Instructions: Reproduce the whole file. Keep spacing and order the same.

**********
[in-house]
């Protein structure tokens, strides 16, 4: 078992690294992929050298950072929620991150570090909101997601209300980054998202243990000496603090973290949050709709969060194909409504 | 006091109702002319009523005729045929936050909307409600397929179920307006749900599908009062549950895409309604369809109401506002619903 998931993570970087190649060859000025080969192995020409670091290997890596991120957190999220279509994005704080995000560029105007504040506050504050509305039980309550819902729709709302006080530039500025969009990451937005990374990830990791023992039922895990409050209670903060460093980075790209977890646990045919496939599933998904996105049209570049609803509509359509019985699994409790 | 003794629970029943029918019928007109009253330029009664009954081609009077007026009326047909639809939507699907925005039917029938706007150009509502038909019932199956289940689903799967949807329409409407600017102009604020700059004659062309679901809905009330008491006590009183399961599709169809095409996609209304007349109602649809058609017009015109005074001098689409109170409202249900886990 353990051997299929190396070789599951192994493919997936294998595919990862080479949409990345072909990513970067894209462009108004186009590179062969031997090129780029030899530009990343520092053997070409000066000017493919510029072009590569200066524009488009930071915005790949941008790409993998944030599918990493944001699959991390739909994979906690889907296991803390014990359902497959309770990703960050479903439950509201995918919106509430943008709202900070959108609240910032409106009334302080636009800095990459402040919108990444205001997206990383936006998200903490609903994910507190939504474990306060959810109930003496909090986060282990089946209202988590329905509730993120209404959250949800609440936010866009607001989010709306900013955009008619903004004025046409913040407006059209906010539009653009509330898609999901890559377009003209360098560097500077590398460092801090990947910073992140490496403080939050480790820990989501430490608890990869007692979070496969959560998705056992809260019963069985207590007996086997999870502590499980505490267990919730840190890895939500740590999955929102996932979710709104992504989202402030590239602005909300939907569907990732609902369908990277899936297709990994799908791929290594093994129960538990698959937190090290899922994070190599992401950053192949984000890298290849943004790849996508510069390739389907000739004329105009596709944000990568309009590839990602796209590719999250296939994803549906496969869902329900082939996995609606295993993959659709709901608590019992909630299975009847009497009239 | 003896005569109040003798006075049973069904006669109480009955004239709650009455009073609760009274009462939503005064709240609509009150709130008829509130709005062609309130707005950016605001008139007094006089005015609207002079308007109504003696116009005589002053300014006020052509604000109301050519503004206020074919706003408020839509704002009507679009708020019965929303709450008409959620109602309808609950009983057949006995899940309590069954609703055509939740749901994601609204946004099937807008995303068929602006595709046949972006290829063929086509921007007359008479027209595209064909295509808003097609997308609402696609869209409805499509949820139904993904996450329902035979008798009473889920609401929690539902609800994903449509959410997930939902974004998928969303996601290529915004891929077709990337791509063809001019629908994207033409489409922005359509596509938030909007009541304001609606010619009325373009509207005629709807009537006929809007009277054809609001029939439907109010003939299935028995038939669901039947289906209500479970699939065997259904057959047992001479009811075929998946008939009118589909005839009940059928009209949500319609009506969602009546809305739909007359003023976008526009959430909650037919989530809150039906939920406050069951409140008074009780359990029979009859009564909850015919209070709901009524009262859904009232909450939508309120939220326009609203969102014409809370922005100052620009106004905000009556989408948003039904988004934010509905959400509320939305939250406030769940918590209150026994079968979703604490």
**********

[in-house]
């Protein structure tokens, strides 16, 4: 078992690294992929050298950072929620991150570090909101997601209300980054998202243990000496603090973290949050709709969060194909409504 | 006091109702002319009523005729045929936050909307409600397929179920307006749900599908009062549950895409309604369809109401506002619903 998931993570970087190649060859000025080969192995020409670091290997890596991120957190999220279509994005704080995000560029105007504040506050504050509305039980309550819902729709709302006080530039500025969009990451937005990374990830990791023992039922895990409050209670903060460093980075790209977890646990045919496939599933998904996105049209570049609803509509359509019985699994409790 | 003794629970029943029918019928007109009253330029009664009954081609009077007026009326047909639809939507699907925005039917029938706007150009509502038909019932199956289940689903799967949807329409409407600017102009604020700059004659062309679901809905009330008491006590009183399961599709169809095409996609209304007349109602649809058609017009015109005074001098689409109170409202249900886990 353990051997299929190396070789599951192994493919997936294998595919990862080479949409990345072909990513970067894209462009108004186009590179062969031997090129780029030899530009990343520092053997070409000066000017493919510029072009590569200066524009488009930071915005790949941008790409993998944030599918990493944001699959991390739909994979906690889907296991803390014990359902497959309770990703960050479903439950509201995918919106509430943008709202900070959108609240910032409106009334302080636009800095990459402040919108990444205001997206990383936006998200903490609903994910507190939504474990306060959810109930003496909090986060282990089946209202988590329905509730993120209404959250949800609440936010866009607001989010709306900013955009008619903004004025046409913040407006059209906010539009653009509330898609999901890559377009003209360098560097500077590398460092801090990947910073992140490496403080939050480790820990989501430490608890990869007692979070496969959560998705056992809260019963069985207590007996086997999870502590499980505490267990919730840190890895939500740590999955929102996932979710709104992504989202402030590239602005909300939907569907990732609902369908990277899936297709990994799908791929290594093994129960538990698959937190090290899922994070190599992401950053192949984000890298290849943004790849996508510069390739389907000739004329105009596709944000990568309009590839990602796209590719999250296939994803549906496969869902329900082939996995609606295993993959659709709901608590019992909630299975009847009497009239 | 003896005569109040003798006075049973069904006669109480009955004239709650009455009073609760009274009462939503005064709240609509009150709130008829509130709005062609309130707005950016605001008139007094006089005015609207002079308007109504003696116009005589002053300014006020052509604000109301050519503004206020074919706003408020839509704002009507679009708020019965929303709450008409959620109602309808609950009983057949006995899940309590069954609703055509939740749901994601609204946004099937807008995303068929602006595709046949972006290829063929086509921007007359008479027209595209064909295509808003097609997308609402696609869209409805499509949820139904993904996450329902035979008798009473889920609401929690539902609800994903449509959410997930939902974004998928969303996601290529915004891929077709990337791509063809001019629908994207033409489409922005359509596509938030909007009541304001609606010619009325373009509207005629709807009537006929809007009277054809609001029939439907109010003939299935028995038939669901039947289906209500479970699939065997259904057959047992001479009811075929998946008939009118589909005839009940059928009209949500319609009506969602009546809305739909007359003023976008526009959430909650037919989530809150039906939920406050069951409140008074009780359990029979009859009564909850015919209070709901009524009262859904009232909450939508309120939220326009609203969102014409809370922005100052620009106004905000009556989408948003039904988004934010509905959400509320939305939250406030769940918590209150026994079968979703604490």